Mountain peach, loosely. A bit out of season.
Wagashi filled with cherry blossom seasoned shiro-an.
Painted, sculpted shiro-an with a cherry blossom theme, filled with koshi-an.
Three kinds of umeshu
Nigori (unfiltered) umeshu, kokutou (black sugar) umeshu, ryokucha (green tea) umeshu. No, I didn’t drink them all; we went to a restaurant in Futako-Tamagawa, Tama-no Baiken, that featured a lot of house-made umeshu variatons and each of us ordered a different one. Mine was the nigori on the far left, and I stole a sip of Hiromi’s kokutou, both of which I would recommend.
Nanohana and hamaguri
Hiromi and her mother ordered this clam and nanohana (rapeseed plant) dish.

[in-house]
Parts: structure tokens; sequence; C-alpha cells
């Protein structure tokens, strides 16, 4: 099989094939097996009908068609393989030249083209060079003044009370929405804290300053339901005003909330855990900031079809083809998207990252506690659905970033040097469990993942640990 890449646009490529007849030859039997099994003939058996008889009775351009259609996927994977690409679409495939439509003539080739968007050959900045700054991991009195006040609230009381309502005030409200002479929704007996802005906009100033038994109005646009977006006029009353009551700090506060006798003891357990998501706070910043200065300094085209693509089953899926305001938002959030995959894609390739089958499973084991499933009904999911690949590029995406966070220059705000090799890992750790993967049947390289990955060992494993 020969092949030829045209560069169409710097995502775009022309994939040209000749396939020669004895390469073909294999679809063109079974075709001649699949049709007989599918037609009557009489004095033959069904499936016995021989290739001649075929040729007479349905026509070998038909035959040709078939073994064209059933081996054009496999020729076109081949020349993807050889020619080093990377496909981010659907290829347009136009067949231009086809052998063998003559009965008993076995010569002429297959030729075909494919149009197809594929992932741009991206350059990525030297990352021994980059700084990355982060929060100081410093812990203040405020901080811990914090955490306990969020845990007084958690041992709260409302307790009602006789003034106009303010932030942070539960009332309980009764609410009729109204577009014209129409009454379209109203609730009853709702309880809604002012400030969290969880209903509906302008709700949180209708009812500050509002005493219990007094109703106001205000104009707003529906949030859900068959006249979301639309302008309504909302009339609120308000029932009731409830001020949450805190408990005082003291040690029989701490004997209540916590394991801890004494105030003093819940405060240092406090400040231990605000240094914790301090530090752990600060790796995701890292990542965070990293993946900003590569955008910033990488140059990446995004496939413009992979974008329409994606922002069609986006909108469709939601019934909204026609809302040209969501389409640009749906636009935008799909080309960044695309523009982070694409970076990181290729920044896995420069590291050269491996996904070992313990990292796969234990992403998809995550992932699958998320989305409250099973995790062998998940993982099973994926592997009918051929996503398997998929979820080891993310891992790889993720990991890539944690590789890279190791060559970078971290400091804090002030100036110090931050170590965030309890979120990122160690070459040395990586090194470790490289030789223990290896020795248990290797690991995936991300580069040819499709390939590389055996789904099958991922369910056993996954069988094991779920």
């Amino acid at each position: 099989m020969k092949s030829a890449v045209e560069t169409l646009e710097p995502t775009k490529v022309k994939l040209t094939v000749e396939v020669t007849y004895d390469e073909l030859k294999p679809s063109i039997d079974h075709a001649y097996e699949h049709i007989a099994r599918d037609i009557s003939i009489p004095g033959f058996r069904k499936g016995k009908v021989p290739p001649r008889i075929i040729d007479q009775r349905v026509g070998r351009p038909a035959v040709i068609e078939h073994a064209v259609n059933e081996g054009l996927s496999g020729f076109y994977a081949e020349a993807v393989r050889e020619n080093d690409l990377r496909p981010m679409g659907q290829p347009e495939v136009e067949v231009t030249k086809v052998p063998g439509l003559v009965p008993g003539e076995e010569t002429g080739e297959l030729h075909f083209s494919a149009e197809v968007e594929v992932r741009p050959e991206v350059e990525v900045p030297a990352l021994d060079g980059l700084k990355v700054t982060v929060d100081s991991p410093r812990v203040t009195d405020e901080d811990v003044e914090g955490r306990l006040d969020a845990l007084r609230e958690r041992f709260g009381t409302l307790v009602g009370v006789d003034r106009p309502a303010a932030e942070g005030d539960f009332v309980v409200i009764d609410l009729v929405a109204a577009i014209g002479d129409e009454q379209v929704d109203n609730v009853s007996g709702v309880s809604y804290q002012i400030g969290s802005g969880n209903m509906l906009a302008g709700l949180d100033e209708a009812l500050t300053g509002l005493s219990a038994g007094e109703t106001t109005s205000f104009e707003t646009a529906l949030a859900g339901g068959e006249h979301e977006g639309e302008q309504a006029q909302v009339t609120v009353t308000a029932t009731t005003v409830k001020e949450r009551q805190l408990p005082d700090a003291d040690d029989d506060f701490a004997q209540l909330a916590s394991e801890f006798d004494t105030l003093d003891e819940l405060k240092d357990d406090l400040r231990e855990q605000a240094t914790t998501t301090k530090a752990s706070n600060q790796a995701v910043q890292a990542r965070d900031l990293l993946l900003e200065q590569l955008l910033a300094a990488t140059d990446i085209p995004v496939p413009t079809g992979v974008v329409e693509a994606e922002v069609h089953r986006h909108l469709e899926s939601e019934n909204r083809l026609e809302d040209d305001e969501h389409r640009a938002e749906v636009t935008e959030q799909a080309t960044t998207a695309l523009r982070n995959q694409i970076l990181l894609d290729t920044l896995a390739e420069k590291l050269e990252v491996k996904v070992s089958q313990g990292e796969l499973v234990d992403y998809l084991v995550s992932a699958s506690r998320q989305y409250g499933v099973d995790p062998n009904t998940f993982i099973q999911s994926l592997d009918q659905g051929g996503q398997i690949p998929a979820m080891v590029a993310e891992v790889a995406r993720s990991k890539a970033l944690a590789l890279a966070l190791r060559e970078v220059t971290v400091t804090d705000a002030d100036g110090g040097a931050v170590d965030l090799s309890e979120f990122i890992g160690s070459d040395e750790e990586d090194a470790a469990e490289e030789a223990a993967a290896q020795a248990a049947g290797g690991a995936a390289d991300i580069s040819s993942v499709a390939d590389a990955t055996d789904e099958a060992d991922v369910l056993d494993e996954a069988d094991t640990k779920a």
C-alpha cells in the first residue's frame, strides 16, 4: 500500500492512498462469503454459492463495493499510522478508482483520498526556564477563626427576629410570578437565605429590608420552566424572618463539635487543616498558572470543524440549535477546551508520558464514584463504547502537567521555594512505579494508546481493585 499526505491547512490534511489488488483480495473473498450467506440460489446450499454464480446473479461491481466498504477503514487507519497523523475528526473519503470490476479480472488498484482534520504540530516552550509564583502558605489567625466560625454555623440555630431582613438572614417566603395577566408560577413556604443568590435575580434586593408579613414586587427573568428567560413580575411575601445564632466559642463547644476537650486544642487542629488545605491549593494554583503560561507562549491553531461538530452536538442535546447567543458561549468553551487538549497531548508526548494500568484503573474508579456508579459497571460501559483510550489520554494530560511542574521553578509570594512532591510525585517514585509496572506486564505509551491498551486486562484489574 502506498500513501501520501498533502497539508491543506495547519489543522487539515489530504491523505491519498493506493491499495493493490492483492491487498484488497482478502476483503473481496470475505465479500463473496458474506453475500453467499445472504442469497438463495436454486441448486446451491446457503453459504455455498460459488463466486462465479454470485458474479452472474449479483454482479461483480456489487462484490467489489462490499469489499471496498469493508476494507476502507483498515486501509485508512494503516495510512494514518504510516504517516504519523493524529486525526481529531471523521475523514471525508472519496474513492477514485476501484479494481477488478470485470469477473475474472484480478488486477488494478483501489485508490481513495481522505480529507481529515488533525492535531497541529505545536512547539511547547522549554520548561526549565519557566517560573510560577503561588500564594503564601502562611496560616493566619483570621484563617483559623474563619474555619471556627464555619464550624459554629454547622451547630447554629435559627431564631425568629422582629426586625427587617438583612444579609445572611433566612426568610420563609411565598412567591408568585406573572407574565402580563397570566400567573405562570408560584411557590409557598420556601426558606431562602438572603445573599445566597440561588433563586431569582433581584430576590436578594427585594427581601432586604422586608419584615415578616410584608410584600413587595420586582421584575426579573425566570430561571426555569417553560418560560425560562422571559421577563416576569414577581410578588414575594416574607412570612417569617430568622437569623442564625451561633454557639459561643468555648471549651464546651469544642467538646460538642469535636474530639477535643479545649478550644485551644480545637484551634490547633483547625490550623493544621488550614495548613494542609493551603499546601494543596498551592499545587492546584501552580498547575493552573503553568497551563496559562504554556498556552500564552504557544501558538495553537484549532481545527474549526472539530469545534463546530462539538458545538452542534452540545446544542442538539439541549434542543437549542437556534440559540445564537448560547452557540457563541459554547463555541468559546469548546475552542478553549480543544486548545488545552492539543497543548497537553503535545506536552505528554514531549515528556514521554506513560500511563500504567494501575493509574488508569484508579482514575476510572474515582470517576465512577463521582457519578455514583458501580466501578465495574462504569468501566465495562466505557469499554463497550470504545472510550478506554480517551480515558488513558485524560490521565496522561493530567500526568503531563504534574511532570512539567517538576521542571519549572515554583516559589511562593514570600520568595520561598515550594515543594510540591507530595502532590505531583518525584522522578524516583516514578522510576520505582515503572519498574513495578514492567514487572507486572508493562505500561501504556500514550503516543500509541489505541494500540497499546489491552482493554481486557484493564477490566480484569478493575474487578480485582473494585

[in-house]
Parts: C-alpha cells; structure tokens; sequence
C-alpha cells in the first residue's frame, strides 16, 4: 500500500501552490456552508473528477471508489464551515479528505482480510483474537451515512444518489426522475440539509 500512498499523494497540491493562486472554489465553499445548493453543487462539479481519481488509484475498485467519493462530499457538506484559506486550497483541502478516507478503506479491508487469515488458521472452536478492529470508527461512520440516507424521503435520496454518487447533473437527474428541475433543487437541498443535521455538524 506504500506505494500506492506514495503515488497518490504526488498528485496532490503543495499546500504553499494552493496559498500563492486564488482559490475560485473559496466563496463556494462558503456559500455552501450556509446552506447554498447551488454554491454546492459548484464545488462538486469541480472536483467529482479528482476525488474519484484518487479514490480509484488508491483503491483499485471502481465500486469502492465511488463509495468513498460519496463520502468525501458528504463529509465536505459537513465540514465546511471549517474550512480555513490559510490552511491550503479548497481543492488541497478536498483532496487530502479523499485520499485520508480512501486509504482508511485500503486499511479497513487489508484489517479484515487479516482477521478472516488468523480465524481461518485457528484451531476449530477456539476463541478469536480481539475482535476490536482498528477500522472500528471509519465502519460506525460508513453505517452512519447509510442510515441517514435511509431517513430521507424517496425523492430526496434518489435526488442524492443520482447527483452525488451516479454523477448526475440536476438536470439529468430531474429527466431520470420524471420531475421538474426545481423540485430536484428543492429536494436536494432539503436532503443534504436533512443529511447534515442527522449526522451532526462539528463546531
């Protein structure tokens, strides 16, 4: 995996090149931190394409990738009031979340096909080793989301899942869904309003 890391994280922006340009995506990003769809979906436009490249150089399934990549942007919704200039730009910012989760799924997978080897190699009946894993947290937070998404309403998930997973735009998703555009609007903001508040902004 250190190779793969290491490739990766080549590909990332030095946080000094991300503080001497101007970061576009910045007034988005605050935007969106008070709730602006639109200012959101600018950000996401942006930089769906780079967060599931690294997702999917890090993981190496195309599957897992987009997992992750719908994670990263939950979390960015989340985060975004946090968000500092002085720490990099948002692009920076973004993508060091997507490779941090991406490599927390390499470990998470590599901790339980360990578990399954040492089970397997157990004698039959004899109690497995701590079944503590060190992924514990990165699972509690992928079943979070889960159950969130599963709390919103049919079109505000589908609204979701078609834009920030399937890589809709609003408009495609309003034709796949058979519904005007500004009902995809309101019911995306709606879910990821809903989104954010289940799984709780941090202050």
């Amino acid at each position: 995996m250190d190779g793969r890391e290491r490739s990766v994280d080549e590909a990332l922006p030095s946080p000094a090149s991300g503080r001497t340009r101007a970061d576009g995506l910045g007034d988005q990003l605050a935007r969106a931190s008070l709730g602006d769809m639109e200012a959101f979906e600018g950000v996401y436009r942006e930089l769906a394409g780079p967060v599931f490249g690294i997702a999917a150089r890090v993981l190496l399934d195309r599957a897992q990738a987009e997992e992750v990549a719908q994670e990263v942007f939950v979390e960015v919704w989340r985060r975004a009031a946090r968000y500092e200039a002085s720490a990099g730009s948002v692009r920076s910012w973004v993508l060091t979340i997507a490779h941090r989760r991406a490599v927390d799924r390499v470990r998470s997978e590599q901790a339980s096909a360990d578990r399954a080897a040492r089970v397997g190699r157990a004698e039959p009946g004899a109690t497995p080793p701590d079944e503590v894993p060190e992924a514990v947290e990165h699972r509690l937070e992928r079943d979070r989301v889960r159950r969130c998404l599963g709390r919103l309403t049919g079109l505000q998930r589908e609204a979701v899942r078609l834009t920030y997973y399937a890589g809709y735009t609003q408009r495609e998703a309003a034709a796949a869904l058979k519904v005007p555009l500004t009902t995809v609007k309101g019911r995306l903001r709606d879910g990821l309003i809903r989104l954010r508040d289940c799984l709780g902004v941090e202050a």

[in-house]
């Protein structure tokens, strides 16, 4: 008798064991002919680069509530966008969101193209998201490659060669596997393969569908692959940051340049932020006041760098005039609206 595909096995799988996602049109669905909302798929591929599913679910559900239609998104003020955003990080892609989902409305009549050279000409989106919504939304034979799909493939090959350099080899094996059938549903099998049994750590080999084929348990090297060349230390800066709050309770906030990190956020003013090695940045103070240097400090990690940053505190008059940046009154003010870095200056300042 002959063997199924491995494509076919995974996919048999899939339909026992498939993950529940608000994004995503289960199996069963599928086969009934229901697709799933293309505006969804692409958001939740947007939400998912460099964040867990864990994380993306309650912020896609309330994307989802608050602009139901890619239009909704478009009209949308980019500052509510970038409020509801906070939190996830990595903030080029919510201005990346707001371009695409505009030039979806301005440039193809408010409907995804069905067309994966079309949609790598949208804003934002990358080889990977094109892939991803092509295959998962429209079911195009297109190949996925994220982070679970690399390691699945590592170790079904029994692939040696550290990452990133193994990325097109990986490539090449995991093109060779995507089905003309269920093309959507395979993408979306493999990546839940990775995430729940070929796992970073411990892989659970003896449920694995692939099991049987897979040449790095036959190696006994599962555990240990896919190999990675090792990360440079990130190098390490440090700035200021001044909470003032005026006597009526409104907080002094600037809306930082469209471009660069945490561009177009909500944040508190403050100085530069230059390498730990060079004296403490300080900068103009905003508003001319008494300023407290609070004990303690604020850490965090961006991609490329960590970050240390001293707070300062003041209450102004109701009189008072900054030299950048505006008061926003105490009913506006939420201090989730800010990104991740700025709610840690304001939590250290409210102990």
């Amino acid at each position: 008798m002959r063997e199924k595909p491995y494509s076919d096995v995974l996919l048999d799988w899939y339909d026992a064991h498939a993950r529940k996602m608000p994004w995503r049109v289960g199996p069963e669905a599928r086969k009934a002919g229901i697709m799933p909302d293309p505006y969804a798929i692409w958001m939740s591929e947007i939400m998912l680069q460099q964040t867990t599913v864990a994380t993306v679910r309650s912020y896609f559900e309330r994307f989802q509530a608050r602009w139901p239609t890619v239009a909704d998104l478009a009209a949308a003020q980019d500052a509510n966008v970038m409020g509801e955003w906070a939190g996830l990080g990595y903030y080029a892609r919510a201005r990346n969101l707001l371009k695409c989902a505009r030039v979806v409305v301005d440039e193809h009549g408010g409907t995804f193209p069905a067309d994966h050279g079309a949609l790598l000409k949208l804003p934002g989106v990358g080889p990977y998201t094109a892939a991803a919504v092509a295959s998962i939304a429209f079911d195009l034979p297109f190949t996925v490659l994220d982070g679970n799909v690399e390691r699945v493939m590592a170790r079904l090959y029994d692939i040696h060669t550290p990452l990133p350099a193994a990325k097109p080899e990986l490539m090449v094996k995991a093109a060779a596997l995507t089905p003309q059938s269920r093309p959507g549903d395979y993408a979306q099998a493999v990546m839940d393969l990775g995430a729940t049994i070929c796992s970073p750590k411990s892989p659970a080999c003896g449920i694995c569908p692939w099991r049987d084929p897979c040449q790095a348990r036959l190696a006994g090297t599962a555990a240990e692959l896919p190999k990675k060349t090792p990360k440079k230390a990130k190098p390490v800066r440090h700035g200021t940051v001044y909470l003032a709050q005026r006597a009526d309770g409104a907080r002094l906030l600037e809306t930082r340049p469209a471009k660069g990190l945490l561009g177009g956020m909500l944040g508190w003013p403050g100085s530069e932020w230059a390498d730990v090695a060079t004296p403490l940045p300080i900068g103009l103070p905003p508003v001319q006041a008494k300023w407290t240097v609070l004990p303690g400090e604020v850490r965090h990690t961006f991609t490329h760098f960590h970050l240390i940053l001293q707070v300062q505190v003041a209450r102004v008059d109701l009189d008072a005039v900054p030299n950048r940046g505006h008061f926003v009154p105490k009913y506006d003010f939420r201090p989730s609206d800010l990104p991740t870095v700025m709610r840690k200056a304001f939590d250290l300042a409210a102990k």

Haru no yasai no tempura
Fuki, bamboo shoots and other spring vegetables, prepared as tempura.
Kuromame tounyuu toufu to yuba no nabe
Black bean “soymilk” hotpot, with custardy tofu, yuba, leeks, and greens. We were wanting the benefit of some yuzu-koshou to enhance the experience, but this is basic Japanese homestyle comfort food with a bit of a twist.
Kisetsu no nimono
Spring vegetable nimono (simmered vegetables), with some not-quite-so-seasonal kabocha and satoimo.
Deep-fried wheat gluten.
Tsukemono no moriawase
Pickled napa, Japanese cucumber, mustard eggplant, aka-kabu (red turnip), daikon.
Nama-fu no dengaku
Broiled “fresh” wheat gluten, with a sweetened miso sauce. On the far right is one with yomogi (mugwort) and a dark miso.